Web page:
Pictures and Transparency

In my last post, I mentioned I was working on a Jeopardy game in PowerPoint. In this game I want to present a series of visual clues before the answer is revealed. The audience is presented with the foreign cover for a popular book and has to guess the name of the book.

Book cover transition from greek to english cover version
Can you guess the book, by seeing its foreign (Greek) version cover?

I want to slowly reveal the English book cover, by gradually making the foreign cover more transparent. With this particular cover, I also wanted to crop the foreign cover image to reveal additional clues. Each clue will be revealed by a click of the mouse.

Hmm is this a problem? I can not control image transparency in PowerPoint, there is no option for this in the Picture Tools menu.

Nope, no problem at all. You can control image transparency by:

  1. Create a shape the same dimensions as your picture.
  2. Remove the outline for the shape.
  3. Change the fill option to Picture or Texture Fill and insert the picture file.
  4. Transparency will now be available

Its’ interesting that placing a picture inside a shape allows you to manipulate that picture as if it was a shape. This concept allows me to play with things like irregularly shaped (non-rectangular) images as well.

 

Thursday – PowerPoint Links

I’ve just been working on a PowerPoint template for a Jeopardy style game. I inherited this template, and as frequently happens a little cleanup is necessary to ensure the PowerPoint template works as desired.

To help you visualize the problem – a picture of the game board

Jeopardy Game Board 1st slide
The Game Board

Each square hyperlinks to a separate slide with the question (and answer).

I felt there were a number of improvements I could do to make the presentation easier to use and maintain. I won’t go into every change today, but a couple of changes involved hyperlinks
(shortcut key Ctrl + K, if you are editing 25 hyperlinks, then the reason for using a shortcut key becomes obvious).

The first maintenance problem I ran into was that the previous designer had applied the hyperlink to both the shape AND the text on the shape (now there are 50 hyperlinks – if you are counting).

Button shape with text selected
Shape with text on top

They did this for a very good reason; that the text on a hyperlinked shape does not change state like normal hyperlink does (the state change shows if the link has been visited or not).

So if the slides the shapes are linked to are reordered or edited, the links have to be painstakingly tracked down and edited and since essentially the links are layered one on top of each other it is a real pain.

I had a better plan. Move the button shapes to the Slide Master (after creating a layout designed for the Game Board slide). Then insert text placeholders (yes, 25 of them) for the dollar values. Position the placeholders over each button. No hyperlinks here.

Now moving back to the Game Board slide in Normal View, I can hyperlink the text box. Text boxes behave differently from shapes, and do change state to show the link has been visited.

Another advantage of the text placeholder is that if the user inadvertently moves the text boxes, the Reset command will snap them back into position. (A definitely plus when editing 25 text boxes).

The other visual difficulty I had, was with the colours of the hyperlinks themselves. They didn’t have a strong contrast with my (new) button colour, and the visited colour was still (kinda) visible. I wanted a strong link colour and once visited I wanted the link to disappear. I could add animations, but why bother when I could solve both problems easily by changing the link colours in the Color Theme.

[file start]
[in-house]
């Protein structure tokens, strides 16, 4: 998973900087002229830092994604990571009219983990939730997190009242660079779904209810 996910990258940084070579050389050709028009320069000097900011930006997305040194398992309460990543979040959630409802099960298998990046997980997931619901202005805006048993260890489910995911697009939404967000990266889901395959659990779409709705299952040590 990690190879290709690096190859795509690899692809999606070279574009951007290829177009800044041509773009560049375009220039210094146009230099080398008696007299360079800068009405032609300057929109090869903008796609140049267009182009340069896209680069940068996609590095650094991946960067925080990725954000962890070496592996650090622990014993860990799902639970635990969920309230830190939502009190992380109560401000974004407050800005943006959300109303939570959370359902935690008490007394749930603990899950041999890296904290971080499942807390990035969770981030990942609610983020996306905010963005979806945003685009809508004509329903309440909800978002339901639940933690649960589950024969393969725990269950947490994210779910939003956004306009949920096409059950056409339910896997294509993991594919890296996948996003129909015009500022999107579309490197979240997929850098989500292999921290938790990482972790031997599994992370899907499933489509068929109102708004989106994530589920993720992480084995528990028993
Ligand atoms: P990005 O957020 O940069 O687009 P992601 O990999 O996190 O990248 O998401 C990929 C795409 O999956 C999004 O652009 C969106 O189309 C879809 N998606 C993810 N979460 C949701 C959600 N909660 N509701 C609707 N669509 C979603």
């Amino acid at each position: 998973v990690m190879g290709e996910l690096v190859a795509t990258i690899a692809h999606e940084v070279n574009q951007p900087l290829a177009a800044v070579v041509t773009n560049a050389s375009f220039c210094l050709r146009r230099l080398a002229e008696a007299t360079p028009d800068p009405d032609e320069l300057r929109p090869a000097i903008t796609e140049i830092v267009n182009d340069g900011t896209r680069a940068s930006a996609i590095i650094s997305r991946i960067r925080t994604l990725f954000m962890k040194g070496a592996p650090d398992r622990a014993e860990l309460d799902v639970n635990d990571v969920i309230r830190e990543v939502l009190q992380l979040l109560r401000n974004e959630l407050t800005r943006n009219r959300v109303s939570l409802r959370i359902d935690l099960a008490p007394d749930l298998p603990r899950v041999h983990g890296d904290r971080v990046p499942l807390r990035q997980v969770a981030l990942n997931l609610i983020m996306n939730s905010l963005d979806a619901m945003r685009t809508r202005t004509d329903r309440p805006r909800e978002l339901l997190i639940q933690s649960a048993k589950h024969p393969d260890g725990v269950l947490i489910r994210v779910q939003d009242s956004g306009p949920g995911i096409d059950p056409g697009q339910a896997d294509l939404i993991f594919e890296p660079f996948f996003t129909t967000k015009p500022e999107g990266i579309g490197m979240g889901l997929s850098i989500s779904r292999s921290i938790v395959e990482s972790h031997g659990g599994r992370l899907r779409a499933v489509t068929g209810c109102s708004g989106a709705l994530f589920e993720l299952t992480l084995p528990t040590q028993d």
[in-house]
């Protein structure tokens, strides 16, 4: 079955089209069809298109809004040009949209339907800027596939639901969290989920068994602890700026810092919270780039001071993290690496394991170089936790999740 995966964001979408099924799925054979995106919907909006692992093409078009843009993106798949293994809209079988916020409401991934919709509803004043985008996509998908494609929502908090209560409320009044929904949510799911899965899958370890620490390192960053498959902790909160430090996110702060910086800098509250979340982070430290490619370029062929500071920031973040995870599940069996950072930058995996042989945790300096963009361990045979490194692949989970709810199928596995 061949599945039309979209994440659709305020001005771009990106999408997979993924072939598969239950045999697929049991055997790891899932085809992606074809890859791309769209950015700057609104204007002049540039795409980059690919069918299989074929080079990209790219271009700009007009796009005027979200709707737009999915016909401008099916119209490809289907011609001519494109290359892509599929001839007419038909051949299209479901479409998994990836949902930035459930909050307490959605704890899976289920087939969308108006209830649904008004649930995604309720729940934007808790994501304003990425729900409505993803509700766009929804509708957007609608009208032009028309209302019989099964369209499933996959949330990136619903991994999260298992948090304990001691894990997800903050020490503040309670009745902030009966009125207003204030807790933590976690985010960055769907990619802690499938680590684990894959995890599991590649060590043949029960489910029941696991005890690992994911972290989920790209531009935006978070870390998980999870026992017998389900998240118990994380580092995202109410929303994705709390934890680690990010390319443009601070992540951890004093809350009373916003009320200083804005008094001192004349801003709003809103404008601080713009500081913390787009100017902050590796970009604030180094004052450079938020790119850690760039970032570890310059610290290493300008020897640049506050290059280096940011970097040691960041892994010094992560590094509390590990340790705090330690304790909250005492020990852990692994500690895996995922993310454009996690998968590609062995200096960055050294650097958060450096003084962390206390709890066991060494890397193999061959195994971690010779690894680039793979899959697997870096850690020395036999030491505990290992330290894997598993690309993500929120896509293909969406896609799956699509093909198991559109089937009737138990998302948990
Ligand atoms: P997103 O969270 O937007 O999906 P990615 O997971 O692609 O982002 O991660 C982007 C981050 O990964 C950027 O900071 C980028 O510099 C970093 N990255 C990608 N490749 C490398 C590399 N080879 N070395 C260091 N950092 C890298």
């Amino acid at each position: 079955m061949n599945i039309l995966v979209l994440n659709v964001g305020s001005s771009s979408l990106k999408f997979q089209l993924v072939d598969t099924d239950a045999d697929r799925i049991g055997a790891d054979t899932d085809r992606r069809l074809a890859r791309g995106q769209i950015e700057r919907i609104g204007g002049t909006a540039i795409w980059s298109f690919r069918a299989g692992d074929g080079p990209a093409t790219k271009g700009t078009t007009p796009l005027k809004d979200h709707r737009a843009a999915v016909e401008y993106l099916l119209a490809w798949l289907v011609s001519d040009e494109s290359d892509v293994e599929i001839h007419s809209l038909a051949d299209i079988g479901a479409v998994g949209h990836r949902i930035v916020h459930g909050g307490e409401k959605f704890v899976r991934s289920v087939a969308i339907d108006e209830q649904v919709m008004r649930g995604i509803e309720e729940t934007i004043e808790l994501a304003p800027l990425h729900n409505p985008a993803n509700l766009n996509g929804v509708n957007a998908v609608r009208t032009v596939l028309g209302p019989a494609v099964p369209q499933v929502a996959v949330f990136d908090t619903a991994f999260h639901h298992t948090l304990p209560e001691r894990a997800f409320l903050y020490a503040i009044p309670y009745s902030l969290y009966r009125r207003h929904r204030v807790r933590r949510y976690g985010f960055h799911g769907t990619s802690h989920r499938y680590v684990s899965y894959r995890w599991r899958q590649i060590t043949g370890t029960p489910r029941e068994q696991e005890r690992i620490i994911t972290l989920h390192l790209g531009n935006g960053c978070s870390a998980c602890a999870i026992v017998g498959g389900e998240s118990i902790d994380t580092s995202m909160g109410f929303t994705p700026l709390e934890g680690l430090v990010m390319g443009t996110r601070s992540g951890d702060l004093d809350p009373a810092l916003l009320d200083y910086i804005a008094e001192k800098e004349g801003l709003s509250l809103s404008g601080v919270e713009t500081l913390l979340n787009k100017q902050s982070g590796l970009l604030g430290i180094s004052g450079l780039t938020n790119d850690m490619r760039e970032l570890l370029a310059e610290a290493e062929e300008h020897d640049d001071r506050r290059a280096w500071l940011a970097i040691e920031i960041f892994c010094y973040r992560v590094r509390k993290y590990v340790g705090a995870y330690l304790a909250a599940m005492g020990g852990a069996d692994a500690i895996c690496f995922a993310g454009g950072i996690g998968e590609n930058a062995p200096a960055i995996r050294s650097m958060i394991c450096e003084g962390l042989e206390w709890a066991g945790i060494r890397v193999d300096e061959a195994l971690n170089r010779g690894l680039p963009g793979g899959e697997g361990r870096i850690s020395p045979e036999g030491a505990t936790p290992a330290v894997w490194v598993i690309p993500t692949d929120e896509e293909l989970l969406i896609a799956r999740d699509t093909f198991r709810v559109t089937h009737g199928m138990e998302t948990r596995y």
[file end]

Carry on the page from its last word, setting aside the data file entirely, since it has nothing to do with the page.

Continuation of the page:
Theme Colour Panel PowerPoint 2016
Theme Colour Panel PowerPoint 2016

Here is the theme colour panel after I adjusted the Hyperlink and Followed Hyperlink Colours.

The colours in the theme were picked after playing with the free https://coolors.co/ app I also got some good advice from this article. The image at the top of the article is the colour palette created by the Coolors.co app – translated into RGB. I usually add this information as a layout in the slide master.

 

Social Media tips – free photo resources (2018)

Its’ time for an update on free photo resources for your social media work. I like to have them all together in one place since this is a list I use myself ūüėČ

These sites are often offering more than photos, including clip art or vector images. Many fund themselves via premium or paid options, so search carefully to ensure that the picture you love is free.

  • Library and Archives Canada –Image Search
  • New York Public Library – Search Page
  • The Rijkmuseum in Amerstdam has digitized its collection. All of its works are free to use. Its’ policy “If you use our images for publication, then we request that you acknowledge the source (Rijksmuseum, Amsterdam). We would also like to receive a copy of the publication for our library.”
  • Try the Creative Commons search tool.
  • One of my favourites, Pexels.
  • University of Alberta Peel Image search.
  • Good Free Photos offers Public Domain Photos, Clipart, images, and Vectors
  • I’ve mentioned Unsplash before.
  • Not a photo resource site, but very useful is The Noun Project a great site when looking for a graphic to illustrate a concept or idea. You can pay OR give credit to the artist.
  • Rawpixel has a search specifically for public domain images.
  • Gratisography is the work of¬†photographer Ryan McGuire. You’ll note his singular style at work.
  • IM Free¬† offers photos, icons and more.
  • Any internet search will probably turn up photos from Pixabay, so its probably quicker to go there directly.
  • Shopify runs a free graphics site called Burst.
  • Picjumbo offers free and a paid subscription model.
  • All photos found in the Morguefile archive are free for you to download and re-use in your work, be it commercial or not.